by Ben Parry, Bexhill, Australia

For a while now I’ve been waking up in the ‘middle of the night’ at around 2am. I do go to sleep fairly early, but that is still only five hours sleep, so waking up then is just something I’ve been writing off as an annoyance, and I’d just go back to sleep for another few hours. Why would I wake up at 2am if I’m going to be wrecked at work by midday? I need my 7-8 hours sleep or I won’t be able to function. In fact, some days I know that even with 7-8 hours sleep I still hardly get through the day, so waking up even earlier is the last thing I would want to do.

Well, I was getting pretty annoyed that it kept happening, so one morning I decided I would teach myself a lesson and just not go back to bed. That way, I figured, I would be so exhausted by the evening that I would drag myself to bed and would probably get ten hours of solid sleep the next night. So I stayed up, but what to do with myself? I live in a house with other people so I couldn’t do anything noisy. Plus, I felt like I should only do something gentle, like I didn’t have the energy to get started running in a frenzy preparing for the day or anything strenuous like that – so I didn’t.  I did a bit of meditation, some reading; I even went for a fairly long walk because it turns out that three hours is a lot of time that early in the morning.

When it came time to get ready for work, I still felt this quiet steadiness. It is difficult to describe exactly; it wasn’t a tiredness, just a feeling that if I did anything physically hard on myself, it could really affect me and it wouldn’t feel good. I definitely didn’t need to reach for the sugar or anything to get myself ready to get into the day, because I had been really careful with myself that morning and it felt like all that extra time had been allowing me to prepare already for the rest of the day.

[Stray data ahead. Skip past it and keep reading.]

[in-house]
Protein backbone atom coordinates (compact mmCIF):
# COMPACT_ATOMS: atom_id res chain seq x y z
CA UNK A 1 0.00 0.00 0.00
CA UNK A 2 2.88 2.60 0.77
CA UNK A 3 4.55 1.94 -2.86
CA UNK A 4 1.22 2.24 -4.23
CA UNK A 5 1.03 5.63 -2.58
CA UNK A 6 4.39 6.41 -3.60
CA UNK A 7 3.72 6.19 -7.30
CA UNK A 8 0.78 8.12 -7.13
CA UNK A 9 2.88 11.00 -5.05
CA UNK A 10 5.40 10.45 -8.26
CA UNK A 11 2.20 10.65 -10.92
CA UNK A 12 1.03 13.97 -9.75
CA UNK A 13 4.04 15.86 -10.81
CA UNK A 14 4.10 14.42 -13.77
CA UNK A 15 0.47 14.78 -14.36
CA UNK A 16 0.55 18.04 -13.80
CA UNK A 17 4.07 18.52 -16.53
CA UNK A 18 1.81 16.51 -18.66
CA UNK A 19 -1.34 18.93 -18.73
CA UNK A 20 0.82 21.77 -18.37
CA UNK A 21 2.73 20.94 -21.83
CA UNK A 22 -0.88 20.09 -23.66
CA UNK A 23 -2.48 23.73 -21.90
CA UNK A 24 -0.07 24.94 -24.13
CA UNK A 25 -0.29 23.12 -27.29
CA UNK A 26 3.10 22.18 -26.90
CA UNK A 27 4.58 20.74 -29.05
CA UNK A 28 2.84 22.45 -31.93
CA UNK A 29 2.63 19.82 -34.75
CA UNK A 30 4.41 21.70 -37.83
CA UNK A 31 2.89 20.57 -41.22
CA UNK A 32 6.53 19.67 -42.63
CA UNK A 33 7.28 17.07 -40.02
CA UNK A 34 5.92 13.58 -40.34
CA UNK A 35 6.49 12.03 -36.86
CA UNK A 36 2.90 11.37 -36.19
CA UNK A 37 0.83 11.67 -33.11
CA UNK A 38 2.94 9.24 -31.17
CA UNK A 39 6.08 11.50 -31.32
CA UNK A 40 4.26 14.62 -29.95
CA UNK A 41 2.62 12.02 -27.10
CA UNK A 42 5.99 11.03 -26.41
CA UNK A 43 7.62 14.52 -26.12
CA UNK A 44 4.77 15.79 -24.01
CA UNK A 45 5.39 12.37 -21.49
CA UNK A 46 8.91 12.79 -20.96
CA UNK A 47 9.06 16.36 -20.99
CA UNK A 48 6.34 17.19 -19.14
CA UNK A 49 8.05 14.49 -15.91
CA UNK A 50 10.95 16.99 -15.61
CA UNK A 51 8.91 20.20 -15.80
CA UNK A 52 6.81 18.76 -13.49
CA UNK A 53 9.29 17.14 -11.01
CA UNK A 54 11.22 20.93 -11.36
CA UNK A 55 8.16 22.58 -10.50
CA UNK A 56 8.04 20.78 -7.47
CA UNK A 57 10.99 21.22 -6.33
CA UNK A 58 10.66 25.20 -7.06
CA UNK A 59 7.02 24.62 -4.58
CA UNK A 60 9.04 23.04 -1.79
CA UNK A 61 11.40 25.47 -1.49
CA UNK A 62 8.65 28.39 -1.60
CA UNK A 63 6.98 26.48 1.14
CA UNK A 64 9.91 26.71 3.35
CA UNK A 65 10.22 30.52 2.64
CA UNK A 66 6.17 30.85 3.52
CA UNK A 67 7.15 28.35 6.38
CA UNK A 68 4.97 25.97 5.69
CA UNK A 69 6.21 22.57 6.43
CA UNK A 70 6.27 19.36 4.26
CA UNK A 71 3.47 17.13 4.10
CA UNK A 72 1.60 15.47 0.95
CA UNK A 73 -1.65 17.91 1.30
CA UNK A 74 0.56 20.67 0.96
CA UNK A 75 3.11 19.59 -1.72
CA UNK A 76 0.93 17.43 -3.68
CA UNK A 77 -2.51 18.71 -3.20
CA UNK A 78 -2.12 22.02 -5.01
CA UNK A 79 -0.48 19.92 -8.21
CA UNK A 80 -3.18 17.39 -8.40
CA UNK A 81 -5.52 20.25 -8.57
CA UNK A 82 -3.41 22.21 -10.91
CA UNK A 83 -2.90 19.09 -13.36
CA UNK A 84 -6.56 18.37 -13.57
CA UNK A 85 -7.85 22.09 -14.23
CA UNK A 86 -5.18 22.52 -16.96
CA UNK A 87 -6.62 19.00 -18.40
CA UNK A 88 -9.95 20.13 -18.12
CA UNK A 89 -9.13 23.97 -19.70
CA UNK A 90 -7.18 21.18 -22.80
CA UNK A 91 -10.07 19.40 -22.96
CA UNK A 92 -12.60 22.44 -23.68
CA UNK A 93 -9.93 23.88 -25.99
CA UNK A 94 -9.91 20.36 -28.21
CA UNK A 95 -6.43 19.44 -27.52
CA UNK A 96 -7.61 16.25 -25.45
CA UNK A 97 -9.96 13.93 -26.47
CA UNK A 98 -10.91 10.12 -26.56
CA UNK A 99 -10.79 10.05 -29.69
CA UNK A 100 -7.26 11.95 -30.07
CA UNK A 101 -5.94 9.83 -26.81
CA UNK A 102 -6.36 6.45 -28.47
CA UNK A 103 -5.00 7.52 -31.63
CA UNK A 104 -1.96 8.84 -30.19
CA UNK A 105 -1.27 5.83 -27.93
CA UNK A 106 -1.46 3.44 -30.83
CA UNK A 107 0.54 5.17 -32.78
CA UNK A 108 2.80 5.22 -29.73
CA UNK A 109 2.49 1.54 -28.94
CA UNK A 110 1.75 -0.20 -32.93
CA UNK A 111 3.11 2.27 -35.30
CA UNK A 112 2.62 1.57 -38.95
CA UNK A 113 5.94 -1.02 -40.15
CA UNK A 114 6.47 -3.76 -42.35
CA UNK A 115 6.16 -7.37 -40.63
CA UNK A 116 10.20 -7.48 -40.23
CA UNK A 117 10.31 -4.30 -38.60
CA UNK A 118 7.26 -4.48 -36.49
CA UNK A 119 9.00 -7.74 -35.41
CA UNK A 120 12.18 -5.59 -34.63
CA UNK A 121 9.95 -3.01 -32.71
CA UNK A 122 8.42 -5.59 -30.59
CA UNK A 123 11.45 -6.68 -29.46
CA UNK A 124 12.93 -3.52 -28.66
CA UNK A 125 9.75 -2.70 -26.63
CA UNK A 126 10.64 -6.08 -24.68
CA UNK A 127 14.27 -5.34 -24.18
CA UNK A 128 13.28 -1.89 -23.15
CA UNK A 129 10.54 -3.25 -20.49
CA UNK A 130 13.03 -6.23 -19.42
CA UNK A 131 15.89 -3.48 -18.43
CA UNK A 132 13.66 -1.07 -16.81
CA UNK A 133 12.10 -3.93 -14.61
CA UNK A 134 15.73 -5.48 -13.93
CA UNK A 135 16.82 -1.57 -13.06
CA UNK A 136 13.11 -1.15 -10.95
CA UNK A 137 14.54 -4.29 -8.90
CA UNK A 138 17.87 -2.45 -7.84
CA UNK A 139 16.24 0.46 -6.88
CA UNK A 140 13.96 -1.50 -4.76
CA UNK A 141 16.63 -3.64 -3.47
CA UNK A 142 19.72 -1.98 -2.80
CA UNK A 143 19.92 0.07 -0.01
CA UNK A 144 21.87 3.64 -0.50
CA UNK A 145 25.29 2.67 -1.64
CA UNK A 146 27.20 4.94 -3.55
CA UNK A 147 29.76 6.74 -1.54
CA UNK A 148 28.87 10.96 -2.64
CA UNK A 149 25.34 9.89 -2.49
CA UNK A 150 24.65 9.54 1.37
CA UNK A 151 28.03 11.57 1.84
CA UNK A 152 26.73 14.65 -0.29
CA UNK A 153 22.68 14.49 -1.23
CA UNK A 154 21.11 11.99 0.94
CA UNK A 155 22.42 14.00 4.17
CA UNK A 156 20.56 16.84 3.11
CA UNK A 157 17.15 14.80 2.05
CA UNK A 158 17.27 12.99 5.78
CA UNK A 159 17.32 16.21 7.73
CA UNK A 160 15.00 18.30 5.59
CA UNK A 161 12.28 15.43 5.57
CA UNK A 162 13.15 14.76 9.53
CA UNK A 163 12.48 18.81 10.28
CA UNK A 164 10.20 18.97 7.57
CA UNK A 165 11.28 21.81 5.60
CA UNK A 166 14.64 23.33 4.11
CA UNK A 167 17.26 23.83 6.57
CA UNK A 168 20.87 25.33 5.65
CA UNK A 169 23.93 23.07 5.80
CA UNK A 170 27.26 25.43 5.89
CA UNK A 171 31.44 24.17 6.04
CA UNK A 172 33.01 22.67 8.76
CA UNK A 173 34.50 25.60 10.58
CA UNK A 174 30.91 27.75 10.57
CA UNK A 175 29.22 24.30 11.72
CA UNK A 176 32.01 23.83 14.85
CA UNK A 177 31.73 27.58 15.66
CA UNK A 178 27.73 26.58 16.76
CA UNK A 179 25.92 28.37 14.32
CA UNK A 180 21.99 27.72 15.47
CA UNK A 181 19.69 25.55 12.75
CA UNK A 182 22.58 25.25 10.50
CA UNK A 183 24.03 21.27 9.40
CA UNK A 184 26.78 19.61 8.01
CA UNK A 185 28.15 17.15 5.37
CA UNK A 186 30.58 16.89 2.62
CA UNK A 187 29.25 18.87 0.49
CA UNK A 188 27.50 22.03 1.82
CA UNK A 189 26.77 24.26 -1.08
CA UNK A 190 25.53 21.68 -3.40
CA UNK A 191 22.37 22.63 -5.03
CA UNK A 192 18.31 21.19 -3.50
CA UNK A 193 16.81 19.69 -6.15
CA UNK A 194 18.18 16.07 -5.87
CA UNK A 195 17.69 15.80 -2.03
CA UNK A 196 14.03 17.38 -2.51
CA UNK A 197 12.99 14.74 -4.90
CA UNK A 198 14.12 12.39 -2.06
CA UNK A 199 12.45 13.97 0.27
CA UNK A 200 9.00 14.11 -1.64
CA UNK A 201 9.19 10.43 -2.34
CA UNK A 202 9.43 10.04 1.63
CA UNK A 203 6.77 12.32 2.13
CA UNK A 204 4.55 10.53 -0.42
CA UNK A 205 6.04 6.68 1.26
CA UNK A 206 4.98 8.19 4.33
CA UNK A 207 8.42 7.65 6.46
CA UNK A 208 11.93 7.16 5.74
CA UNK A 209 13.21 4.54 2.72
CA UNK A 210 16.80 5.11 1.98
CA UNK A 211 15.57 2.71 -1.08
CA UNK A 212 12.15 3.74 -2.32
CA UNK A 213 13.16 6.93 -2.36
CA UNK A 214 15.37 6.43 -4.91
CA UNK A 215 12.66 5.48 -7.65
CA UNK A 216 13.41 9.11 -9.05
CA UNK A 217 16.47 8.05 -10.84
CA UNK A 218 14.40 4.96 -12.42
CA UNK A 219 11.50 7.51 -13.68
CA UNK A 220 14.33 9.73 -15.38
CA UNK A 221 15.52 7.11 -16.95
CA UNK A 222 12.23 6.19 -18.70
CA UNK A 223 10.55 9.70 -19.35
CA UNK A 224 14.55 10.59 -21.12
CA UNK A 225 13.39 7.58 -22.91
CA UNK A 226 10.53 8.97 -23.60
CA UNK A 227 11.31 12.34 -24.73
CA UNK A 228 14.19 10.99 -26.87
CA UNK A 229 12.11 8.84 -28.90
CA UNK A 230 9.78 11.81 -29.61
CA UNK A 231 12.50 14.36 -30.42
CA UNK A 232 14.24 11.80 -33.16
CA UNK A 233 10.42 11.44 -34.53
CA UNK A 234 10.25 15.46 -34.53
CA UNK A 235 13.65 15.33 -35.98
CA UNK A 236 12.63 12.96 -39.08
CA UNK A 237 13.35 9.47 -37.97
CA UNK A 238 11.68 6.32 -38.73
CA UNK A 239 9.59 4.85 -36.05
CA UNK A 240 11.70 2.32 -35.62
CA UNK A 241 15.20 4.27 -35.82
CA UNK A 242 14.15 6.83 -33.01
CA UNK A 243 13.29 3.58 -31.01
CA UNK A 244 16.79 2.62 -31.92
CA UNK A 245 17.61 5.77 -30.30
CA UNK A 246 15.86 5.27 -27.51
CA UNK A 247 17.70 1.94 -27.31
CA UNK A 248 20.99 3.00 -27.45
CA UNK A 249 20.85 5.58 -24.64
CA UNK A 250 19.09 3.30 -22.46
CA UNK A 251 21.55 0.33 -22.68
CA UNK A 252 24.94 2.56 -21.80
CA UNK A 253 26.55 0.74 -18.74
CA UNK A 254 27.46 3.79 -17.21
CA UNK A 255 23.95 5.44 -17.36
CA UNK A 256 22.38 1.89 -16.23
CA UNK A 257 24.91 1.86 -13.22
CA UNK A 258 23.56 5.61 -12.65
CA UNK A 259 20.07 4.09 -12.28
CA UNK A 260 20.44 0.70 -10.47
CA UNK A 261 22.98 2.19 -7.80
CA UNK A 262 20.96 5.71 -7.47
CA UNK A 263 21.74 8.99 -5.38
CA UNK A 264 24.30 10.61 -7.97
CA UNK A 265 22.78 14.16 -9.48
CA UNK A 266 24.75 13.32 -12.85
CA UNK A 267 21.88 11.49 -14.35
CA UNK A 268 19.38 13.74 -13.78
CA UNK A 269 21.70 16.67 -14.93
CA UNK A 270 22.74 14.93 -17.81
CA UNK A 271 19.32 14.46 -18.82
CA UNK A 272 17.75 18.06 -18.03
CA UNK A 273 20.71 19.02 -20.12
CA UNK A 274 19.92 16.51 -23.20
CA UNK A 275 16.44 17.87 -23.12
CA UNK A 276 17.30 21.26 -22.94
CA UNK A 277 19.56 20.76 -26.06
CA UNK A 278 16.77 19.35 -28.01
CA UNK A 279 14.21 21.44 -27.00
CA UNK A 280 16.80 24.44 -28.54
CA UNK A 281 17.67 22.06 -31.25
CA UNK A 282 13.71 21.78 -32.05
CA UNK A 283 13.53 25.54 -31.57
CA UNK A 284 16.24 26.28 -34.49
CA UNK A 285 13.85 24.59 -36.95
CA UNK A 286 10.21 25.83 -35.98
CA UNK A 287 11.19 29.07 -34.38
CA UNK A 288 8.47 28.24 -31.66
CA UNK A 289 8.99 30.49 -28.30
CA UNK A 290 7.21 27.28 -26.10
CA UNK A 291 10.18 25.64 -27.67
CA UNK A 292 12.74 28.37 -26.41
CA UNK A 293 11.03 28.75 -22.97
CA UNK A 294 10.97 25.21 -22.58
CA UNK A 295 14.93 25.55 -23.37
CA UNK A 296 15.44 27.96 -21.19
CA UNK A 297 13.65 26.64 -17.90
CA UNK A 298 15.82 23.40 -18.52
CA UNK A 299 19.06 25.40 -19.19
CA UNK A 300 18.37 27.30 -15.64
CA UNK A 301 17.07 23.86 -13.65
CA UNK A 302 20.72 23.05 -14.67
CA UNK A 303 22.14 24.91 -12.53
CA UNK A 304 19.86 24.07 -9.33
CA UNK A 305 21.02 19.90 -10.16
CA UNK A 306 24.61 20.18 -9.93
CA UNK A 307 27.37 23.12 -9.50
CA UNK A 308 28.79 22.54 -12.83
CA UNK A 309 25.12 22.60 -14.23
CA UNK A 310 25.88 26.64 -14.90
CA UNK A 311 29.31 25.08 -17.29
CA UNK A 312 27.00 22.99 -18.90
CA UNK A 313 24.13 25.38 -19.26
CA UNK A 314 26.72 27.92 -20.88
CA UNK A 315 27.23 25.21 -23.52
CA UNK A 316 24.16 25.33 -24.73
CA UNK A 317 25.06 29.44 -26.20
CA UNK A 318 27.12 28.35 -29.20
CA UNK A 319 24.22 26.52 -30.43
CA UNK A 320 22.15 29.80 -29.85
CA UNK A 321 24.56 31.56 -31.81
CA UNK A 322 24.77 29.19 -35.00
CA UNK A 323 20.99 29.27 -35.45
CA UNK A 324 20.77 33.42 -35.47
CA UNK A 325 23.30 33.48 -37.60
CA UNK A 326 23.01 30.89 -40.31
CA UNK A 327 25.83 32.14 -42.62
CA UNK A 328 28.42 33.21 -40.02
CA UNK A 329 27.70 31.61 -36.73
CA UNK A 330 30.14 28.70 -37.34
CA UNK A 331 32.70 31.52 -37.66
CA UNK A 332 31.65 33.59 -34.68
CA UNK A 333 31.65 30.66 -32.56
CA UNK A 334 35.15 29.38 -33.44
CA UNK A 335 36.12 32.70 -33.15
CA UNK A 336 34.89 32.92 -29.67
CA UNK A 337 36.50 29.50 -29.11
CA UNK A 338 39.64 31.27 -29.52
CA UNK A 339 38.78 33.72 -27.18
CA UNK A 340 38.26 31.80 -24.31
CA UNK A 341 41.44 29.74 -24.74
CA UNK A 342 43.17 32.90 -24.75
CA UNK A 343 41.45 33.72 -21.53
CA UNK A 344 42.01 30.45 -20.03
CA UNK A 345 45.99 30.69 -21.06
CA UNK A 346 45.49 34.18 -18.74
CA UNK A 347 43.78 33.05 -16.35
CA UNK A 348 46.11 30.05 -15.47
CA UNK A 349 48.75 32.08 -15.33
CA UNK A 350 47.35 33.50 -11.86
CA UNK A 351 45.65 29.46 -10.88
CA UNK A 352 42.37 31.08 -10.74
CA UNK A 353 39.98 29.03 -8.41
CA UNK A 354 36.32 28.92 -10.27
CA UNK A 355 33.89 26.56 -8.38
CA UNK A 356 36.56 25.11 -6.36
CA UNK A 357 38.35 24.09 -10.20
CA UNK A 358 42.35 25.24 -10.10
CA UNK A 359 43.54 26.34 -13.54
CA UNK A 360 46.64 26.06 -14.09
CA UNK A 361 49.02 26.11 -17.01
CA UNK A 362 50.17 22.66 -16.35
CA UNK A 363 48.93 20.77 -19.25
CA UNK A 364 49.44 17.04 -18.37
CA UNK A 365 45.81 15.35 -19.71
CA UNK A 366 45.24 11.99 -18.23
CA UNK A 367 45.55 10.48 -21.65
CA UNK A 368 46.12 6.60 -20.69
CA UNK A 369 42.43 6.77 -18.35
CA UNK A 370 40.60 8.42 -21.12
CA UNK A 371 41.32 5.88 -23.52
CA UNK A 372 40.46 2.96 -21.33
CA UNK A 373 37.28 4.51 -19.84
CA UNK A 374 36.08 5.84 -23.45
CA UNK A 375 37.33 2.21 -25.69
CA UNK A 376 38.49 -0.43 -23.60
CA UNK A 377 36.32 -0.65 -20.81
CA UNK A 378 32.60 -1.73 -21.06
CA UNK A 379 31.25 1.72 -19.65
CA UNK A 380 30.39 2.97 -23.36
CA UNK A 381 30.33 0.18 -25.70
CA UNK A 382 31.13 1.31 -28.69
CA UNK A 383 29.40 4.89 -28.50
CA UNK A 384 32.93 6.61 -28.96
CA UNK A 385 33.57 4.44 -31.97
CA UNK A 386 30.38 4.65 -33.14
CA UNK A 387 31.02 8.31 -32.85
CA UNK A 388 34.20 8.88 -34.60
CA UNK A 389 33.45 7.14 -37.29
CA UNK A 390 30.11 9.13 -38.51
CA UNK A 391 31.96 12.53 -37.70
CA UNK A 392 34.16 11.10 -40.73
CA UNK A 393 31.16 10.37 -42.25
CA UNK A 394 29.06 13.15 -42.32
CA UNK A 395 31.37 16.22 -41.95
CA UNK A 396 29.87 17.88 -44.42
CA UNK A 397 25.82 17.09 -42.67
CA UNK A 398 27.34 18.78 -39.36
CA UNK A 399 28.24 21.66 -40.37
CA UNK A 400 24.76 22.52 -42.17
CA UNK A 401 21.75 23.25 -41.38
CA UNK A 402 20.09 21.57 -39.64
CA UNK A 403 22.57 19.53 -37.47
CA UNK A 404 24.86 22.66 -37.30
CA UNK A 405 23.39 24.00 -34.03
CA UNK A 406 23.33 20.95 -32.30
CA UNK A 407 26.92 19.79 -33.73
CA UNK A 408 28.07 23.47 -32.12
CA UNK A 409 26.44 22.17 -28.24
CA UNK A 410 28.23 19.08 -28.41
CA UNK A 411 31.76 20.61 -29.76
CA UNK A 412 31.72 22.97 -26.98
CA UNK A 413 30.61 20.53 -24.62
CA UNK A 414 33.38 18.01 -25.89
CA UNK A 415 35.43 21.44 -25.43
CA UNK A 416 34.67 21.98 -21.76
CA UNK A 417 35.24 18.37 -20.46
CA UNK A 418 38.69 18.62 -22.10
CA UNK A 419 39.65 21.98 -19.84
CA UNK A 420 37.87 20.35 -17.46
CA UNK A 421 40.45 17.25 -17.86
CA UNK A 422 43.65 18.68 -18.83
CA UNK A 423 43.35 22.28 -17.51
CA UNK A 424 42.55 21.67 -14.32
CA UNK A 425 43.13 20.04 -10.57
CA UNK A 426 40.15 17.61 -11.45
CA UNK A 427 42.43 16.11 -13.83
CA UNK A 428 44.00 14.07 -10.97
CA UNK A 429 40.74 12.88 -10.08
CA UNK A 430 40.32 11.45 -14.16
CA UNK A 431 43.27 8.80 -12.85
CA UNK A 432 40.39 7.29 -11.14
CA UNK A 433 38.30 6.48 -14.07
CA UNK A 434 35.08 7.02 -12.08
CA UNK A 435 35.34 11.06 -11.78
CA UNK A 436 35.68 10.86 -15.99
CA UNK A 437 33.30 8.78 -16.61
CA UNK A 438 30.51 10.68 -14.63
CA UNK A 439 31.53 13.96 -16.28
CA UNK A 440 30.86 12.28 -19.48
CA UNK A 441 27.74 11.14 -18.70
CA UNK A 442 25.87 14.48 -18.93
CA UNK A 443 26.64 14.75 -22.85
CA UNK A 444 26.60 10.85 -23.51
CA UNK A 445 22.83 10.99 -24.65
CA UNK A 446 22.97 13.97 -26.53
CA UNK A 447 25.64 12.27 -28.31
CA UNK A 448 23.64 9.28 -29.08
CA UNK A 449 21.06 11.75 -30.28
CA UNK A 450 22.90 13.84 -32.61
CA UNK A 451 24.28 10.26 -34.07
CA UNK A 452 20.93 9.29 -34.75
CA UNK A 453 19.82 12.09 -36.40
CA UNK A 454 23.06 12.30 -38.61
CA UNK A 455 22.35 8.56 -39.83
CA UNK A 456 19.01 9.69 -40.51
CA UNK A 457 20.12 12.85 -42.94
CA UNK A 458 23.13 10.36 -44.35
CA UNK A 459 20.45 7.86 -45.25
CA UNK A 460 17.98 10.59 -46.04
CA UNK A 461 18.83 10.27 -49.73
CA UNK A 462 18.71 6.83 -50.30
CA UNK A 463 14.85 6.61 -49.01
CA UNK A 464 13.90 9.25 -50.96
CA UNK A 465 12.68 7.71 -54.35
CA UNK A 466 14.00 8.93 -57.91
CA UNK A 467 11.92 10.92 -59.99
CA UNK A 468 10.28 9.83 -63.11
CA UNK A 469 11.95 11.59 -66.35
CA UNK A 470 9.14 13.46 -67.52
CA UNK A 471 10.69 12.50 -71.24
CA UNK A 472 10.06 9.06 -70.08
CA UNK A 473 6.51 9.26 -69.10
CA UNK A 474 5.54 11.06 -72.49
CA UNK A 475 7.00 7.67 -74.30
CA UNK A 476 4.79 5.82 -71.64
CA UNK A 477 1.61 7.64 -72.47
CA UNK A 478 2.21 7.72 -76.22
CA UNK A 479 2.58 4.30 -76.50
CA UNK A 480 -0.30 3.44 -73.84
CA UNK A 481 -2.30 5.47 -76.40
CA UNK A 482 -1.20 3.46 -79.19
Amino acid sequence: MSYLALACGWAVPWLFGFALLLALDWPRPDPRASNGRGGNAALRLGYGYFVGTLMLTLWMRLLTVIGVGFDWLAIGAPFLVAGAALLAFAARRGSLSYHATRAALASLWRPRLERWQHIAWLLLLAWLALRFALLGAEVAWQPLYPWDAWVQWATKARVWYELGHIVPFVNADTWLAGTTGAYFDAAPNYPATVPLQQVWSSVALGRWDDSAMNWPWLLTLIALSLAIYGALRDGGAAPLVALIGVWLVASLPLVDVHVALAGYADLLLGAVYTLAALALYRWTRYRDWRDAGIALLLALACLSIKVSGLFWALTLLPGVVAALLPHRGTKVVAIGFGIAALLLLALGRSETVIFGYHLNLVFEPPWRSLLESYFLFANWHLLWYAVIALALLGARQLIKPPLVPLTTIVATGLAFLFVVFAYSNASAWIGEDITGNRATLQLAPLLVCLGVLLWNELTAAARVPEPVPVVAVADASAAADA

Well, I was at work, and I was still feeling like I really had to be careful and gentle with how I was going about my day: it wasn’t about making sure I didn’t run out of energy to get through the day anymore  or avoiding the pain of being too hard with myself. Now I was beginning to notice that I actually was more comfortable with the ‘steadiness’ I was feeling and I didn’t want to upset that feeling – it was becoming like a surety I could rely on throughout the day.

Normally through my day there would be the morning period where after waking up I would still feel sleepy, and it would be a chore to drag myself around to get ready for work. For the morning at work I would be fine… for a few hours at least, before I began to feel the tiredness kicking in – it would come like waves in peaks and troughs. Then by the afternoon on some days I would almost be falling asleep at my desk.

In the steadiness I was feeling, I didn’t see the same variations in my energy level throughout the day; it was just always the same steady feeling. So long as I remained being careful with how I was doing things, it didn’t seem to change, but I was still getting as much done at work as normal… maybe even more because I didn’t start to slow down in the afternoon. I got home that night and did everything else I normally do – walk the dogs, make dinner, shower and then by 8pm I was feeling in my body that I couldn’t go on any longer doing things. I was tired and a little sore, but it definitely wasn’t the exhaustion I was expecting. It was more a rewarding tiredness that meant laying down in bed felt really beautiful. I was sure I would get a full night’s sleep. Then I woke up again at 2am, only five hours later.

As I kept on with the same routine over the next few days, it began to feel more and more natural. For so long I had always believed that ‘you need eight hours of sleep a day’ like I’d always been told, but I really felt more consistent when I just got up when I woke up, rather than trying to hit that magic number. The ‘steadiness’ that I felt became more and more familiar and more and more beautiful, because it was always there with me.